I really didn't know what to expect.
Information on the official site and wiki was limited. The location, percise problem definitions, available resources, what we should bring - all quite hazy.
I don't think I could be much happier with how it turned out.
Random Hacks of Kindness (RHOK) is a weekend-long event in dozens of cities that puts volunteer programmers to problems identified by disaster relief experts. In Seattle, this took the form of around 20 people going after (1) mobile damage assessment and (2) identifying and providing information on populated places during disasters. Splitting off into groups, I joined the group working on the latter problem.
A decent portion of our first day was taken up with research and getting set up. The problem asked to pull information from Wikipedia for the populated regions, but the GeoNames API was vastly more suited for the task. It was decided to create a very simple Rails app that took as its input a know populated place. The user would then be prompted with a disambiguation page that includes a search radius option. The final output drops some very basic data about nearby populated places (at the moment, just the name and population), hopefully later to be expanded (haven't quite gotten around to that).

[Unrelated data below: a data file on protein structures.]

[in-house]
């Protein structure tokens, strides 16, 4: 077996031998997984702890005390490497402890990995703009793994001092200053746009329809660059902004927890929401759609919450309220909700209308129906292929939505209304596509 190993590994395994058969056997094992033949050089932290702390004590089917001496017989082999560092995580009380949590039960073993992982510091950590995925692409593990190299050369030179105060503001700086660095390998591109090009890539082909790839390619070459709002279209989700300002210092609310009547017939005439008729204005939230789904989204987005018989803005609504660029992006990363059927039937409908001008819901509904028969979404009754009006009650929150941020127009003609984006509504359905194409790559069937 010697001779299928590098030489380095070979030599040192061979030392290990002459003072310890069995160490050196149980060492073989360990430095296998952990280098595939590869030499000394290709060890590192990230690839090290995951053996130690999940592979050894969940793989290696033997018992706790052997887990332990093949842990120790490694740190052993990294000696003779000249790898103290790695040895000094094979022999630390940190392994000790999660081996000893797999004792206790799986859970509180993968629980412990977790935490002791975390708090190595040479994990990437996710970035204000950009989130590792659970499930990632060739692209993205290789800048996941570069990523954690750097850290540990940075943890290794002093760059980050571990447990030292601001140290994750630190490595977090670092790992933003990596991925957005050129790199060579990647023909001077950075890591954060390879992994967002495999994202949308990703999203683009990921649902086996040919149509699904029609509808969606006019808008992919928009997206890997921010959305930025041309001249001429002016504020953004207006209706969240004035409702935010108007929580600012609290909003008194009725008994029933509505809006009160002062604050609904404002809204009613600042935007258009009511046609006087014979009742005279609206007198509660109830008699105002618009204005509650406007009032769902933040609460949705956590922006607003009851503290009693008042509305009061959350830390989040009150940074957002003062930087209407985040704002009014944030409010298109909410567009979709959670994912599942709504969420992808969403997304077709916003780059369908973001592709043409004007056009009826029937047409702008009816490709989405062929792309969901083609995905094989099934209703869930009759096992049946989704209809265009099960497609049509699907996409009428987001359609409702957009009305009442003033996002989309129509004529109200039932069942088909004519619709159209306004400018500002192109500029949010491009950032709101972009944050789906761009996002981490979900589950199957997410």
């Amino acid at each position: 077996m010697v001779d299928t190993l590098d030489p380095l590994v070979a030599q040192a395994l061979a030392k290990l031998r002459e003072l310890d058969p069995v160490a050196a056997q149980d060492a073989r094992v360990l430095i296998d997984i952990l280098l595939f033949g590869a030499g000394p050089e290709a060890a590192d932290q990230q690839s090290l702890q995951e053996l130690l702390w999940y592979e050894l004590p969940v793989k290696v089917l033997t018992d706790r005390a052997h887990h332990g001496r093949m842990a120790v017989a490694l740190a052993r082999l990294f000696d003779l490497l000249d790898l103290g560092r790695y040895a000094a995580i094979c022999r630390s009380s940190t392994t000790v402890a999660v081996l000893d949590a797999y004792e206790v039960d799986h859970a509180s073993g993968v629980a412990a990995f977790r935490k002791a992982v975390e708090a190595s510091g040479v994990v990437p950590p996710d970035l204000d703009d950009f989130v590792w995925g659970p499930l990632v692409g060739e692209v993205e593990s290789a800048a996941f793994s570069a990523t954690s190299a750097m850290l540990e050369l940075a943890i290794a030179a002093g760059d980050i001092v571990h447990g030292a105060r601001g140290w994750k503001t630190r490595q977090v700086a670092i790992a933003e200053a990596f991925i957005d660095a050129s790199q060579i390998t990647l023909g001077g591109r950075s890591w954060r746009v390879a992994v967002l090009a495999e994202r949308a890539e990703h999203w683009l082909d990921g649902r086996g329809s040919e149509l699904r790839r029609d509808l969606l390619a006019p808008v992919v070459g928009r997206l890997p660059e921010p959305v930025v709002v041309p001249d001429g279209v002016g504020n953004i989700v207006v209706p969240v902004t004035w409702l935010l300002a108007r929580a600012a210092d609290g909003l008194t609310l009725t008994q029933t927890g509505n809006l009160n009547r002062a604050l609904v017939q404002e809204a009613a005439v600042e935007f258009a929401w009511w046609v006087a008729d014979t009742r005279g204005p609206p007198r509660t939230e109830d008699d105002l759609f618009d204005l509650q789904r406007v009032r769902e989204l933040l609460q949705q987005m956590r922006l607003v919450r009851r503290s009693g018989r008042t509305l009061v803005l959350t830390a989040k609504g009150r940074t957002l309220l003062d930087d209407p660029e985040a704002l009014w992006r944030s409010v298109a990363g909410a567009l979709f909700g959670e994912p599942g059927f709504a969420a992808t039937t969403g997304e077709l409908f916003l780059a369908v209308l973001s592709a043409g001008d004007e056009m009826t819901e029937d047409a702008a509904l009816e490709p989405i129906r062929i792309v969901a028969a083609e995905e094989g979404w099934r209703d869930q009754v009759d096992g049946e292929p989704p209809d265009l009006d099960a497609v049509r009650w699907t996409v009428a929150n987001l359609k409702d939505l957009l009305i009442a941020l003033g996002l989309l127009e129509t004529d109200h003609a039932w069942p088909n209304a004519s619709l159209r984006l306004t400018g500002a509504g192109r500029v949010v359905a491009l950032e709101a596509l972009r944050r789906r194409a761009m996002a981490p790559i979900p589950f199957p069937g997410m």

Lion's share of the credit goes to Kevin Moore and Ezekiel for doing much of the hacking. Being fairly new to Ruby I mostly helped with the spatial stuff - talking up GeoNames, OGC, and database help at the end (and in some controller tests we never really used).
Source code is up on github here.